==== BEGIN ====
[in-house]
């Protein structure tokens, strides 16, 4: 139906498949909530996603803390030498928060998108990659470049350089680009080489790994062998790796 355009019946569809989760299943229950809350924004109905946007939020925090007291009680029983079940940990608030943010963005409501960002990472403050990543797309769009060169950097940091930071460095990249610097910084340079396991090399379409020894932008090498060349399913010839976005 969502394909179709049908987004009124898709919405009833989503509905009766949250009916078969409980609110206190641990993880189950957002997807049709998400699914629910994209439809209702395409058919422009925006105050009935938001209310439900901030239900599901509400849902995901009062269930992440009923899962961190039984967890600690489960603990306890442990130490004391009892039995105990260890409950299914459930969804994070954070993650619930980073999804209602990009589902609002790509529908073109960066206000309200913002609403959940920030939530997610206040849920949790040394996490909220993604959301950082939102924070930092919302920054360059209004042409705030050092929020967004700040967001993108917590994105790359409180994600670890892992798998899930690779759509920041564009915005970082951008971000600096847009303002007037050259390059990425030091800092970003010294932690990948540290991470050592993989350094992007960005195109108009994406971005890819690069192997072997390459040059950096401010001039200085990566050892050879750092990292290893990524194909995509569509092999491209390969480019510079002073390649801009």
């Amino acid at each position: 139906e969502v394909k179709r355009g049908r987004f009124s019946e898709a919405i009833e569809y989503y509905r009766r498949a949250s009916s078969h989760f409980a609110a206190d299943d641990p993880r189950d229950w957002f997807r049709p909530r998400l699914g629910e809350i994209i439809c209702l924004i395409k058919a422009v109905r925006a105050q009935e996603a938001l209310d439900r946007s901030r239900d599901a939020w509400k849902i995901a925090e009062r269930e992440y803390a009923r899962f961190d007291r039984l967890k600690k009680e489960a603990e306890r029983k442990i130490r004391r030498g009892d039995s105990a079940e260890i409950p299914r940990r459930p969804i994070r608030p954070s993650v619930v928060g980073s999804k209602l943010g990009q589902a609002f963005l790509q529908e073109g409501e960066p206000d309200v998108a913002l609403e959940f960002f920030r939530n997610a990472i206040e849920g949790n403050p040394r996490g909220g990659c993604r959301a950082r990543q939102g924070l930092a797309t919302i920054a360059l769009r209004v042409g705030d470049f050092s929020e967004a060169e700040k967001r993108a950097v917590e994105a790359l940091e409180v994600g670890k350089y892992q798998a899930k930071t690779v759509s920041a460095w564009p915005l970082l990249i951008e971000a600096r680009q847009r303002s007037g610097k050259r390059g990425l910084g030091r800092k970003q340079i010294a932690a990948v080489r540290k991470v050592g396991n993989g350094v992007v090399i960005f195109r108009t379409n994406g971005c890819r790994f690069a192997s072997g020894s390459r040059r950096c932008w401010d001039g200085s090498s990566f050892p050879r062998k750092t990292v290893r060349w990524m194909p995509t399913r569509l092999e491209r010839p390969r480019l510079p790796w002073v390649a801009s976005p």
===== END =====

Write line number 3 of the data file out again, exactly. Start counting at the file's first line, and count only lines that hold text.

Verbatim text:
């Amino acid at each position: 139906e969502v394909k179709r355009g049908r987004f009124s019946e898709a919405i009833e569809y989503y509905r009766r498949a949250s009916s078969h989760f409980a609110a206190d299943d641990p993880r189950d229950w957002f997807r049709p909530r998400l699914g629910e809350i994209i439809c209702l924004i395409k058919a422009v109905r925006a105050q009935e996603a938001l209310d439900r946007s901030r239900d599901a939020w509400k849902i995901a925090e009062r269930e992440y803390a009923r899962f961190d007291r039984l967890k600690k009680e489960a603990e306890r029983k442990i130490r004391r030498g009892d039995s105990a079940e260890i409950p299914r940990r459930p969804i994070r608030p954070s993650v619930v928060g980073s999804k209602l943010g990009q589902a609002f963005l790509q529908e073109g409501e960066p206000d309200v998108a913002l609403e959940f960002f920030r939530n997610a990472i206040e849920g949790n403050p040394r996490g909220g990659c993604r959301a950082r990543q939102g924070l930092a797309t919302i920054a360059l769009r209004v042409g705030d470049f050092s929020e967004a060169e700040k967001r993108a950097v917590e994105a790359l940091e409180v994600g670890k350089y892992q798998a899930k930071t690779v759509s920041a460095w564009p915005l970082l990249i951008e971000a600096r680009q847009r303002s007037g610097k050259r390059g990425l910084g030091r800092k970003q340079i010294a932690a990948v080489r540290k991470v050592g396991n993989g350094v992007v090399i960005f195109r108009t379409n994406g971005c890819r790994f690069a192997s072997g020894s390459r040059r950096c932008w401010d001039g200085s090498s990566f050892p050879r062998k750092t990292v290893r060349w990524m194909p995509t399913r569509l092999e491209r010839p390969r480019l510079p790796w002073v390649a801009s976005p």